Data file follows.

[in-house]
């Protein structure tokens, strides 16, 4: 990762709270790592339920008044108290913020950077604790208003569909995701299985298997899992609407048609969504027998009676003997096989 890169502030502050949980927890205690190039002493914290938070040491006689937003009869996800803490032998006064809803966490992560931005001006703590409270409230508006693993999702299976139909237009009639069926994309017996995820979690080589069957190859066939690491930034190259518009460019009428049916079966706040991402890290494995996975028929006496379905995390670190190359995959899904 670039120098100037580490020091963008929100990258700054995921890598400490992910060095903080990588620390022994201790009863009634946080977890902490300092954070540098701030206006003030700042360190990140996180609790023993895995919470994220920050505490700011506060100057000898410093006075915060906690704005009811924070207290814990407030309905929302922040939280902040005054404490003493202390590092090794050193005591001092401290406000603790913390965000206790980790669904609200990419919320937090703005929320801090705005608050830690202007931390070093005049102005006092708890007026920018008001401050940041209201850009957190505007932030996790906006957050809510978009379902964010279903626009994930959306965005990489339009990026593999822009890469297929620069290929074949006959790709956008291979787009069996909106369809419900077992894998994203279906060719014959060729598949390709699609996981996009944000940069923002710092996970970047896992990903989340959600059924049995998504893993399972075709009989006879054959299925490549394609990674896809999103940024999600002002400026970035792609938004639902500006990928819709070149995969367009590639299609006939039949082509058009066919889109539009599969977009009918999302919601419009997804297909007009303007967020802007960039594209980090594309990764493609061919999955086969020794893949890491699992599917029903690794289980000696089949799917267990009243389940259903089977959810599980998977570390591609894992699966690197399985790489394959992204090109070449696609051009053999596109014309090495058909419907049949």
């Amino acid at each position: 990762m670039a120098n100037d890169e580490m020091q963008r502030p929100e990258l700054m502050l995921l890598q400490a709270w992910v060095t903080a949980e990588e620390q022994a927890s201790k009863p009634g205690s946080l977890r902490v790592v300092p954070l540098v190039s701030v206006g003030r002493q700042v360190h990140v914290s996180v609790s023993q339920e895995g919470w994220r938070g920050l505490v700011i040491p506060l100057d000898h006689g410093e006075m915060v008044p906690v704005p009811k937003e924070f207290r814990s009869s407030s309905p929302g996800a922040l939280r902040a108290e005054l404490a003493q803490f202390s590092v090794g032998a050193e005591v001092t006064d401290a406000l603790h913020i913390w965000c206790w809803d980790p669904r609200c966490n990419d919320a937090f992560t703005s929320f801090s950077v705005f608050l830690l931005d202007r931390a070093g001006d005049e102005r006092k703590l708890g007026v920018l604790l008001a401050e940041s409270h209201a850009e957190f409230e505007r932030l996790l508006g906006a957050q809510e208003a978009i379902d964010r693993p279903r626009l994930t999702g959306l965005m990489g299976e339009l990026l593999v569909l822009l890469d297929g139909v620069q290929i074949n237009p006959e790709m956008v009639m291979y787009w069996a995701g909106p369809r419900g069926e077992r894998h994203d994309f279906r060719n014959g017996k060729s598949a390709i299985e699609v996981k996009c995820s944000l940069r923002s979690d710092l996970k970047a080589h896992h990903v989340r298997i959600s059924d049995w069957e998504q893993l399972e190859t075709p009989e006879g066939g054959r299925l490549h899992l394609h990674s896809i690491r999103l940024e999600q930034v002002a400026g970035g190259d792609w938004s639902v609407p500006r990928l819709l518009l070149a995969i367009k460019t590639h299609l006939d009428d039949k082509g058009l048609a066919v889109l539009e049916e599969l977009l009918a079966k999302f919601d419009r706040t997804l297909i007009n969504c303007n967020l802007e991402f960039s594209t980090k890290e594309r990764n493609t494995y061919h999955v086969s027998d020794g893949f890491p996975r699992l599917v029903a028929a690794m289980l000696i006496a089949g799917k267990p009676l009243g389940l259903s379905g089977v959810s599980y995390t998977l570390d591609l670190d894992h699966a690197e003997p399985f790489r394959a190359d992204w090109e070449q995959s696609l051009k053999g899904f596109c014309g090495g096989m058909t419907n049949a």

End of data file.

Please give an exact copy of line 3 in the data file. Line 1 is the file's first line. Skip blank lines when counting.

């Amino acid at each position: 990762m670039a120098n100037d890169e580490m020091q963008r502030p929100e990258l700054m502050l995921l890598q400490a709270w992910v060095t903080a949980e990588e620390q022994a927890s201790k009863p009634g205690s946080l977890r902490v790592v300092p954070l540098v190039s701030v206006g003030r002493q700042v360190h990140v914290s996180v609790s023993q339920e895995g919470w994220r938070g920050l505490v700011i040491p506060l100057d000898h006689g410093e006075m915060v008044p906690v704005p009811k937003e924070f207290r814990s009869s407030s309905p929302g996800a922040l939280r902040a108290e005054l404490a003493q803490f202390s590092v090794g032998a050193e005591v001092t006064d401290a406000l603790h913020i913390w965000c206790w809803d980790p669904r609200c966490n990419d919320a937090f992560t703005s929320f801090s950077v705005f608050l830690l931005d202007r931390a070093g001006d005049e102005r006092k703590l708890g007026v920018l604790l008001a401050e940041s409270h209201a850009e957190f409230e505007r932030l996790l508006g906006a957050q809510e208003a978009i379902d964010r693993p279903r626009l994930t999702g959306l965005m990489g299976e339009l990026l593999v569909l822009l890469d297929g139909v620069q290929i074949n237009p006959e790709m956008v009639m291979y787009w069996a995701g909106p369809r419900g069926e077992r894998h994203d994309f279906r060719n014959g017996k060729s598949a390709i299985e699609v996981k996009c995820s944000l940069r923002s979690d710092l996970k970047a080589h896992h990903v989340r298997i959600s059924d049995w069957e998504q893993l399972e190859t075709p009989e006879g066939g054959r299925l490549h899992l394609h990674s896809i690491r999103l940024e999600q930034v002002a400026g970035g190259d792609w938004s639902v609407p500006r990928l819709l518009l070149a995969i367009k460019t590639h299609l006939d009428d039949k082509g058009l048609a066919v889109l539009e049916e599969l977009l009918a079966k999302f919601d419009r706040t997804l297909i007009n969504c303007n967020l802007e991402f960039s594209t980090k890290e594309r990764n493609t494995y061919h999955v086969s027998d020794g893949f890491p996975r699992l599917v029903a028929a690794m289980l000696i006496a089949g799917k267990p009676l009243g389940l259903s379905g089977v959810s599980y995390t998977l570390d591609l670190d894992h699966a690197e003997p399985f790489r394959a190359d992204w090109e070449q995959s696609l051009k053999g899904f596109c014309g090495g096989m058909t419907n049949a």